$$ \epsilon \thicksim \mathcal{N}(0, 1) $$

Those parameters are usually safe because we perform some kind of data normalization anyway. We can now compute a probability that our prediction $\hat{y}$ equals our target value $y$ up to this measurement error:

$$ \hat{y} + \epsilon = y $$

We can treat $\hat{y} + \epsilon$ as a new random variable $\widetilde{y} \sim \mathcal{N}(\hat{y}, 1)$. We have just added a constant $\hat{y}$ to our zero-centered random variable $\epsilon$. This random variable $\widetilde{y}$ is our probabilistic estimation of the observation. Instead of stating that for given input $x$ we will observe the output $\hat{y}$ (which would not be true due to the errors) we state that we will most probably observe something around $\hat{y}$. We can compute the likelihood of actually observing the $\hat{y}$ or $y$ as well as any other number using the Gaussian PDF:

$$ p(x) = \frac{1}{{\sigma \sqrt {2\pi } }}exp\left({{\frac{ - \left( {x - \mu } \right)^2 }{2\sigma^2}}}\right) \\ $$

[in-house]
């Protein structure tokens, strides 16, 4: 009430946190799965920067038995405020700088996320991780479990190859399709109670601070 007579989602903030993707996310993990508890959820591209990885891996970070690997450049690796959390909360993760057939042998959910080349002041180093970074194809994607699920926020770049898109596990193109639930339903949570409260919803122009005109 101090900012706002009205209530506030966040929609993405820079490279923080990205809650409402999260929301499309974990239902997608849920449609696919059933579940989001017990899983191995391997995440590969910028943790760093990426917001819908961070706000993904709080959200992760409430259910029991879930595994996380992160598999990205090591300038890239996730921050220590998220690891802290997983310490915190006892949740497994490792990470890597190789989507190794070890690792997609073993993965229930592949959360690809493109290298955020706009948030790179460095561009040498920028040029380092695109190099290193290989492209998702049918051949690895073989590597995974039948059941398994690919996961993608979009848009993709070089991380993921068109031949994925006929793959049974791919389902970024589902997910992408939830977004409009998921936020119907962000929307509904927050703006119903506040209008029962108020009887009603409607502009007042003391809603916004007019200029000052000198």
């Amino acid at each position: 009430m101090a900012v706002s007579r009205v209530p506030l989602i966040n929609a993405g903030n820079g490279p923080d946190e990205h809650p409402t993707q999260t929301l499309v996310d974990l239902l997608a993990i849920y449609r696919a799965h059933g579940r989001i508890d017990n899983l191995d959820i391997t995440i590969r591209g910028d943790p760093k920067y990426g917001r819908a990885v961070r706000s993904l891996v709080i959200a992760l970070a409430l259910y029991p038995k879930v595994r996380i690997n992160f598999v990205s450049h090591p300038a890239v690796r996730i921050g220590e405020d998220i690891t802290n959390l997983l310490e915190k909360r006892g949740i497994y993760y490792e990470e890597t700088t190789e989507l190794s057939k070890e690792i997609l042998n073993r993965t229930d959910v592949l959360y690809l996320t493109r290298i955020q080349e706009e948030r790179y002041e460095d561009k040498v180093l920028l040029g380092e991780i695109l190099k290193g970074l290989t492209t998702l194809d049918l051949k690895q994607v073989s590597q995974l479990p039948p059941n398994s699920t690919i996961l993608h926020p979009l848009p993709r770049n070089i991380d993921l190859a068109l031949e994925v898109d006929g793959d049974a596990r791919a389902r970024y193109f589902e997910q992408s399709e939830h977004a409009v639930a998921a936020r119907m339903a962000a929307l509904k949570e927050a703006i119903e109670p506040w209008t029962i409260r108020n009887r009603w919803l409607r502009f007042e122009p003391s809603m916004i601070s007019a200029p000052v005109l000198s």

In our case $\mu = \hat{y}$ and $\sigma = 1$:

$$ p(y) = \frac{1}{{\sqrt {2\pi } }}exp\left({{\frac{ - \left( {y - \hat{y} } \right)^2 }{2}}}\right) \\ $$

Note that this is the function that we would actually like to maximize - the probability of observing the true value $y$ given our model. Since our main goal is maximization we can apply a monotone function like logarithm and ignore the constants.

$$ log~p(y) = \frac{ - \left( {y - \hat{y} } \right)^2 }{2} + const $$

Once we get rid of the constant and the minus sign we obtain the squared error term for a single example in our dataset. We can average over all of the examples to get the MSE formula.

$$ MSE(y, \hat{y}) = \frac{1}{2m}\sum_i^m (y - \hat{y})^2 $$

Note that we can similarly derive the formula for the logistic regression loss, i.e. cross-entropy or log-loss.